Over the years, I have developed a strong interest for neuropathological conditions and their mechanisms, and how we could manipulate these molecular mechanisms to develop therapies. Understanding acute neuropathological conditions such as stroke or chronic brain diseases such as Alzheimer’s disease implies the ability to study in vivo the mechanisms of such conditions, hence my interest in animal models and in vivo imaging. Among the mechanisms involved, I am particularly interested in the relation between inflammation, neuroinflammation and brain damage/neuronal loss.
To answer the numerous scientific questions related to the understanding of the molecular mechanisms involved I have acquired a strong knowledge in several domains such as pharmacology of various neurotransmission systems (e.g. opioidergic, cholinergic, benzodiazepine), neuroscience, and neuroinflammation and neuropathological conditions such as Alzheimer’s disease or stroke. More particularly, I have now acquired a good overview of the experimental approach of stroke, through model of brain ischaemia, and most importantly their respective strength and weakness (i.e. high reproducibility that translate poorly to clinical application). During my PhD I had the opportunity to approach PET imaging, a thematic that I was looking to take further during my post-doc in Orsay and now in Manchester. This technique obviously requires theoretical and practical knowledge of the biology it is applied to, but also knowledge in various domains outside biology such as neuroanatomy, and basic knowledge in radiochemistry to liaise with the radiochemists efficiently. Computing and programming are almost compulsory in this field to enable efficient image analysis, data management and processing; these fit quite well with my taste for programming. I have over the last 6 years implemented at the WMIC a new software for preclinical image analysis developed by Dr Renaud Maroy and his colleagues (CEA, Orsay).
FMHS: Profs Karl Herholz, Steve Williams, Kaye Williams, Pippa Tyrrell, Anthony Jones, Joanna Neill, Drs Christian Prenant, Alex Gerhard, Rainer Hinz, Marie-Claude Asselin, Michael Harte and Mrs Alison Smigova.
FLS: Profs Stuart Allan & Nancy Rothwell, Dr Emmanuel Pinteaux
PhD students: Ms Aisling Chaney (supervisor) and Ms Sujata Sridharan & Helen Parker (co-supervisor)
Leading preclinical brain imaging, with a main focus on PET imaging, and supporting brain imaging projects from collaborators.
Since I came in Manchester University in 2006, I have led the preclinical brain PET imaging activity in the University at the Wolfson Molecular Imaging Centre. This activity is focusing on imaging neuroinflammation to understand its contribution to brain pathological conditions, both acute and chronic, more particularly stroke and Alzheimer diseases. I am supervising and conducting the preclinical activity in Manchester for our contribution to the EU FP7 project INMiND, which started in March 2012. This grant is in perfect line with my previous and current research imaging activity, and is aiming at understanding the role of neuroinflammation in Alzheimer’s disease and identifying new biomarkers and therapeutic targets.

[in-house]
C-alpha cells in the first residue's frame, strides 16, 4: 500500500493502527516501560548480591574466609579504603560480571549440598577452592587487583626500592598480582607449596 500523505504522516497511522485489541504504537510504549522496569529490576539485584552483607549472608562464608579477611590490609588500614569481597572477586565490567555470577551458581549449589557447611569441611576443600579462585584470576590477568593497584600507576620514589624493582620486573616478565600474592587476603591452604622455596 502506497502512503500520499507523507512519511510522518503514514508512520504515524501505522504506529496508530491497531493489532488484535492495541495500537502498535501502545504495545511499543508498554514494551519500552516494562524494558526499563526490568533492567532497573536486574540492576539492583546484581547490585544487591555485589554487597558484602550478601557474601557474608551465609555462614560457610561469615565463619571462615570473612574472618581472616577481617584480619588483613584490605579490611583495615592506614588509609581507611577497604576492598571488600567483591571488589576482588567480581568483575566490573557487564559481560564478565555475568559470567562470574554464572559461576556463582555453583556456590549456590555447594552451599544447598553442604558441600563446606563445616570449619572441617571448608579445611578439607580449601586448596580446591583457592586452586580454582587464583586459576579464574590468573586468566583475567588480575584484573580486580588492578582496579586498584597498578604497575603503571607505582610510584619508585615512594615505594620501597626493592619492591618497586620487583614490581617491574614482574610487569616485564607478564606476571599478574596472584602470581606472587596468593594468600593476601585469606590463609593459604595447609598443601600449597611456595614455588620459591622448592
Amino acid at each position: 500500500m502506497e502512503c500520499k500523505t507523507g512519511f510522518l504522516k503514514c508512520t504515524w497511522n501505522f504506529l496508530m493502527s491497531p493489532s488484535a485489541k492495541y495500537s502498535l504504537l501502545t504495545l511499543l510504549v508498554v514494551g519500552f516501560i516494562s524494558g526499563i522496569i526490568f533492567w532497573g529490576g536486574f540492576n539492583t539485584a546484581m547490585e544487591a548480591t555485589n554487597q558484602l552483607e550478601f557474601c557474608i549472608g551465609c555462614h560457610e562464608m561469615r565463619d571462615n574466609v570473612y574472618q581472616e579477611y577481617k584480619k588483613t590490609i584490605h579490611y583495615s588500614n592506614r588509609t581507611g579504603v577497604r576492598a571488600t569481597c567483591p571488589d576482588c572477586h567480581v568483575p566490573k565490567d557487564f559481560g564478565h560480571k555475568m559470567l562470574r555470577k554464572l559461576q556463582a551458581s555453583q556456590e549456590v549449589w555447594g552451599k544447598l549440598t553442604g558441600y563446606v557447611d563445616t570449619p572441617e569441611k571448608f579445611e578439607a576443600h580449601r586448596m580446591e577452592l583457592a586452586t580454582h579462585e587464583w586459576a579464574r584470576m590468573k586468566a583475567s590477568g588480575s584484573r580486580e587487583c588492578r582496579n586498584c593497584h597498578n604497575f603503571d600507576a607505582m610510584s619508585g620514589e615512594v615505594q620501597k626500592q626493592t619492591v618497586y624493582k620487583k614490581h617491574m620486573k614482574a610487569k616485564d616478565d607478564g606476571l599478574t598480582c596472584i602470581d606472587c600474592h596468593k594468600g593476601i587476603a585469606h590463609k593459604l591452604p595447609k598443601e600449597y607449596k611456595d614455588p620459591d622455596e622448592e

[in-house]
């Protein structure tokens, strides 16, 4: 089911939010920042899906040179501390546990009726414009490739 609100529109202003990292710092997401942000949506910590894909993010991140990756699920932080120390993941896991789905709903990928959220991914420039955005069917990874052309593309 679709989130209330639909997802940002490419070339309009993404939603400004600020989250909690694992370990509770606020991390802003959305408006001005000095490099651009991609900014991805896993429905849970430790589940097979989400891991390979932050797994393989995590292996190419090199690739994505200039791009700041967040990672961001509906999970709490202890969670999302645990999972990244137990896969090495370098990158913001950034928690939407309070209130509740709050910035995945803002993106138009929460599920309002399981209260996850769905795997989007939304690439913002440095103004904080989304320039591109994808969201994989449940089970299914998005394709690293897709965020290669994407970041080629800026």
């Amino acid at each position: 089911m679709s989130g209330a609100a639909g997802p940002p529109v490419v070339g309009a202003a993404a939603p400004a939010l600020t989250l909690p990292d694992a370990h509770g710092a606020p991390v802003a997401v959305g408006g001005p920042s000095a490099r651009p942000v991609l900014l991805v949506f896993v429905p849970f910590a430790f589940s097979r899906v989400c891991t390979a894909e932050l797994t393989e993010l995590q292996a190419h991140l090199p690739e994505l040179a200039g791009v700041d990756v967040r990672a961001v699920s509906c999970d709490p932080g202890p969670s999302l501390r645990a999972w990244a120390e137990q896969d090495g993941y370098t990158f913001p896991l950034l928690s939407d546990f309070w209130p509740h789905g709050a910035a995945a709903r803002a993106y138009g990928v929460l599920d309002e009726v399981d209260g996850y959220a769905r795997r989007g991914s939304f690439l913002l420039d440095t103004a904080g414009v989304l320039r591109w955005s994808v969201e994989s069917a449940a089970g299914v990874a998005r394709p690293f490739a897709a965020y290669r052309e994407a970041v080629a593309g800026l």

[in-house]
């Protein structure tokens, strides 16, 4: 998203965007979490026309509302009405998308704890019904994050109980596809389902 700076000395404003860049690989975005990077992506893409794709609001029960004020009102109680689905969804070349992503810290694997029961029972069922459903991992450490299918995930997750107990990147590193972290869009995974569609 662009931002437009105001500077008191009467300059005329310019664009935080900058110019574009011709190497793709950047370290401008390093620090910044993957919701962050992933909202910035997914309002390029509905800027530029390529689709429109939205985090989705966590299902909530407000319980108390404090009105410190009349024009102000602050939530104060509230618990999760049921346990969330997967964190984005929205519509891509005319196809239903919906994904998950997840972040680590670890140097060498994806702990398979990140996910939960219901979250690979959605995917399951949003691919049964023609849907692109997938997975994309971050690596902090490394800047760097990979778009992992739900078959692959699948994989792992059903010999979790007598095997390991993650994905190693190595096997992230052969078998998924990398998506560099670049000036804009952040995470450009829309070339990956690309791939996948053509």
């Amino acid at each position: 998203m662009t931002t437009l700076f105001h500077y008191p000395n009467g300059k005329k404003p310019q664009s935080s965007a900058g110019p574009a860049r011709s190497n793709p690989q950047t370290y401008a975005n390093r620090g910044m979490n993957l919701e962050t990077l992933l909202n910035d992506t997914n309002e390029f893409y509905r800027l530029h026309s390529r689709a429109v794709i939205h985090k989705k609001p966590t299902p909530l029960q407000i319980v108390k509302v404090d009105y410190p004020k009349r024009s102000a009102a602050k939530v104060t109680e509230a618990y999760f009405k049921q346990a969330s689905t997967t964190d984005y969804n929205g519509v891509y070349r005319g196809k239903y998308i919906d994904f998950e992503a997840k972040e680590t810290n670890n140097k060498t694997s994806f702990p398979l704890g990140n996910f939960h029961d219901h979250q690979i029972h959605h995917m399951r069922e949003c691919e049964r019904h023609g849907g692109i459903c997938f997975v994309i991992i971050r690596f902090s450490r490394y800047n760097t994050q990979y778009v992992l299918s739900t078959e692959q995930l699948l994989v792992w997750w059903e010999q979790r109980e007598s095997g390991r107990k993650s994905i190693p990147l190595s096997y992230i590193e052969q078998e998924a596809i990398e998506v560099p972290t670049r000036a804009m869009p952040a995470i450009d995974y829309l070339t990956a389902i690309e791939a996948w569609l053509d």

I have developed independent projects aiming at i) developing new biomarkers and contrast agents for both PET and MRI imaging, and ii) using these contrast agents to image neuroinflammation and investigate how peripheral inflammation or comorbidities influence neuroinflammation. To achieve this, I have established industrial collaborations as well as academic collaborations.
In parallel to the imaging activity, I am contributing to the activity of the lab of Prof. Rothwell and Dr Stuart Allan. In continuity with previous work that I have done, I did co-supervise with Dr Emmanuel Pinteaux, Ms Loan Nguyen who successfully got her PhD in July 2010. Part of her work has been recently published and Ms Fiona Britton who successfully got her PhD in December 2012. Her study were looking at the role of the extra-cellular matrix (ECM) and more particularly of matrix metalloprotease 9 (MMP9) in the disruption and remodelling of the ECM, and how IL-1 can regulate ECM remodelling following stroke.
I am currently supervising Ms Aisling Chaney who started her PhD in October 2012 working on MRS and PET imaging in AD preclinical models, and co-supervising Ms Sujata Sridharan who works on the characterisation and modelling of new TSPO PET tracers preclinically and clinically (Dr Rainer Hinz) and Ms Helen Parker who works on the role of neuroinflammation in MPS diseases (Dr Brian Bigger).
Neurosciences, neuroinflammation, stroke & brain ischemia, cytokines, pharmacology, in vivo imaging (specialised in Positron Emission Tomography, interest in all others imaging techniques: MRI, optical, ..)
Contributing to various public engagement events across the University and assoociated institutions such as museums, schools and other public spaces.